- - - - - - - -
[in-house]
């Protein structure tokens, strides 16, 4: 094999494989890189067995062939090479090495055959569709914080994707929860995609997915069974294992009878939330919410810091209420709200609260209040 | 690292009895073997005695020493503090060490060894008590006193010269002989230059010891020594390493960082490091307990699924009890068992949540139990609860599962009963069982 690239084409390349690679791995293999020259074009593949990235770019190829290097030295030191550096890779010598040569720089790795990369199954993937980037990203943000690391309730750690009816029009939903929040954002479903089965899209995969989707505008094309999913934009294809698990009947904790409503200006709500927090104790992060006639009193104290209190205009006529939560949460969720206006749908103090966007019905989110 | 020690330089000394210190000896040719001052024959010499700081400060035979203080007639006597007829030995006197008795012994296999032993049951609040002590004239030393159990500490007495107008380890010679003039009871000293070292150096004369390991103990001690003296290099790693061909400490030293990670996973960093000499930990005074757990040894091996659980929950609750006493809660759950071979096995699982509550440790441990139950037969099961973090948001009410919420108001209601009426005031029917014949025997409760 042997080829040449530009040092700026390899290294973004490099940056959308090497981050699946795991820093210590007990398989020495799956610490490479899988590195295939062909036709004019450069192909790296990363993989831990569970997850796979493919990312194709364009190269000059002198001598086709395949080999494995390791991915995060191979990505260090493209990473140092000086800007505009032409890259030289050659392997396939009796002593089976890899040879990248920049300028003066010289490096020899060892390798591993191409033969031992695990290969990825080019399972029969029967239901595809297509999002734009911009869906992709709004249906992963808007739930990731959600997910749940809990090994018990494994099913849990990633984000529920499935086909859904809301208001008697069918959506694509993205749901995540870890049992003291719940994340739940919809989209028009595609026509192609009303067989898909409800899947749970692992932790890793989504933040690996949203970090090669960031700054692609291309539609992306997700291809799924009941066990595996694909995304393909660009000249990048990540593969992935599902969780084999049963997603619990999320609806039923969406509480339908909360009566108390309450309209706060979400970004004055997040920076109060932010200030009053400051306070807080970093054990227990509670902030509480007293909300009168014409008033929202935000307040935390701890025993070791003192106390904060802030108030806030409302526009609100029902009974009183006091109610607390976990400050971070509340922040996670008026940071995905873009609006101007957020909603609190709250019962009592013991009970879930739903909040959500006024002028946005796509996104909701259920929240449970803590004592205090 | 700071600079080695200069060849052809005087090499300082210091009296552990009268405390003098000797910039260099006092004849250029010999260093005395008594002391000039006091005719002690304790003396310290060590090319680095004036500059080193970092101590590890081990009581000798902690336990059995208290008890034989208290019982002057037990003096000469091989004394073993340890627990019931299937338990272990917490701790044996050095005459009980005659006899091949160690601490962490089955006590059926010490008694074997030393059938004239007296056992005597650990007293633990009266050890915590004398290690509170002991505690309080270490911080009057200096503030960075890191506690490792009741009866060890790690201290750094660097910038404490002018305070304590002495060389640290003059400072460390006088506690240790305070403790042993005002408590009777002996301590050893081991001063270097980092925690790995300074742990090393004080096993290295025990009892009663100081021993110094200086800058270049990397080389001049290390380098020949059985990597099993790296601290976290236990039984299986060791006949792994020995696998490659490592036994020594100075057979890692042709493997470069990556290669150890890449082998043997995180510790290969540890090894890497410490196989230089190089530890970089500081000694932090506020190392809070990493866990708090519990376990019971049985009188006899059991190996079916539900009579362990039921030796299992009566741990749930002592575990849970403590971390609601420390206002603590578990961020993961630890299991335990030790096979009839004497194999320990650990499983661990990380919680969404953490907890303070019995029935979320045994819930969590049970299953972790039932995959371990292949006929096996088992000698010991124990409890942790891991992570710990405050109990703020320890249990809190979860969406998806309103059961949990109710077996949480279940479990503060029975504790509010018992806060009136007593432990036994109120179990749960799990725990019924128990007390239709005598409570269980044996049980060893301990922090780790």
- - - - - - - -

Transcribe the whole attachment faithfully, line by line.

[in-house]
């Protein structure tokens, strides 16, 4: 094999494989890189067995062939090479090495055959569709914080994707929860995609997915069974294992009878939330919410810091209420709200609260209040 | 690292009895073997005695020493503090060490060894008590006193010269002989230059010891020594390493960082490091307990699924009890068992949540139990609860599962009963069982 690239084409390349690679791995293999020259074009593949990235770019190829290097030295030191550096890779010598040569720089790795990369199954993937980037990203943000690391309730750690009816029009939903929040954002479903089965899209995969989707505008094309999913934009294809698990009947904790409503200006709500927090104790992060006639009193104290209190205009006529939560949460969720206006749908103090966007019905989110 | 020690330089000394210190000896040719001052024959010499700081400060035979203080007639006597007829030995006197008795012994296999032993049951609040002590004239030393159990500490007495107008380890010679003039009871000293070292150096004369390991103990001690003296290099790693061909400490030293990670996973960093000499930990005074757990040894091996659980929950609750006493809660759950071979096995699982509550440790441990139950037969099961973090948001009410919420108001209601009426005031029917014949025997409760 042997080829040449530009040092700026390899290294973004490099940056959308090497981050699946795991820093210590007990398989020495799956610490490479899988590195295939062909036709004019450069192909790296990363993989831990569970997850796979493919990312194709364009190269000059002198001598086709395949080999494995390791991915995060191979990505260090493209990473140092000086800007505009032409890259030289050659392997396939009796002593089976890899040879990248920049300028003066010289490096020899060892390798591993191409033969031992695990290969990825080019399972029969029967239901595809297509999002734009911009869906992709709004249906992963808007739930990731959600997910749940809990090994018990494994099913849990990633984000529920499935086909859904809301208001008697069918959506694509993205749901995540870890049992003291719940994340739940919809989209028009595609026509192609009303067989898909409800899947749970692992932790890793989504933040690996949203970090090669960031700054692609291309539609992306997700291809799924009941066990595996694909995304393909660009000249990048990540593969992935599902969780084999049963997603619990999320609806039923969406509480339908909360009566108390309450309209706060979400970004004055997040920076109060932010200030009053400051306070807080970093054990227990509670902030509480007293909300009168014409008033929202935000307040935390701890025993070791003192106390904060802030108030806030409302526009609100029902009974009183006091109610607390976990400050971070509340922040996670008026940071995905873009609006101007957020909603609190709250019962009592013991009970879930739903909040959500006024002028946005796509996104909701259920929240449970803590004592205090 | 700071600079080695200069060849052809005087090499300082210091009296552990009268405390003098000797910039260099006092004849250029010999260093005395008594002391000039006091005719002690304790003396310290060590090319680095004036500059080193970092101590590890081990009581000798902690336990059995208290008890034989208290019982002057037990003096000469091989004394073993340890627990019931299937338990272990917490701790044996050095005459009980005659006899091949160690601490962490089955006590059926010490008694074997030393059938004239007296056992005597650990007293633990009266050890915590004398290690509170002991505690309080270490911080009057200096503030960075890191506690490792009741009866060890790690201290750094660097910038404490002018305070304590002495060389640290003059400072460390006088506690240790305070403790042993005002408590009777002996301590050893081991001063270097980092925690790995300074742990090393004080096993290295025990009892009663100081021993110094200086800058270049990397080389001049290390380098020949059985990597099993790296601290976290236990039984299986060791006949792994020995696998490659490592036994020594100075057979890692042709493997470069990556290669150890890449082998043997995180510790290969540890090894890497410490196989230089190089530890970089500081000694932090506020190392809070990493866990708090519990376990019971049985009188006899059991190996079916539900009579362990039921030796299992009566741990749930002592575990849970403590971390609601420390206002603590578990961020993961630890299991335990030790096979009839004497194999320990650990499983661990990380919680969404953490907890303070019995029935979320045994819930969590049970299953972790039932995959371990292949006929096996088992000698010991124990409890942790891991992570710990405050109990703020320890249990809190979860969406998806309103059961949990109710077996949480279940479990503060029975504790509010018992806060009136007593432990036994109120179990749960799990725990019924128990007390239709005598409570269980044996049980060893301990922090780790």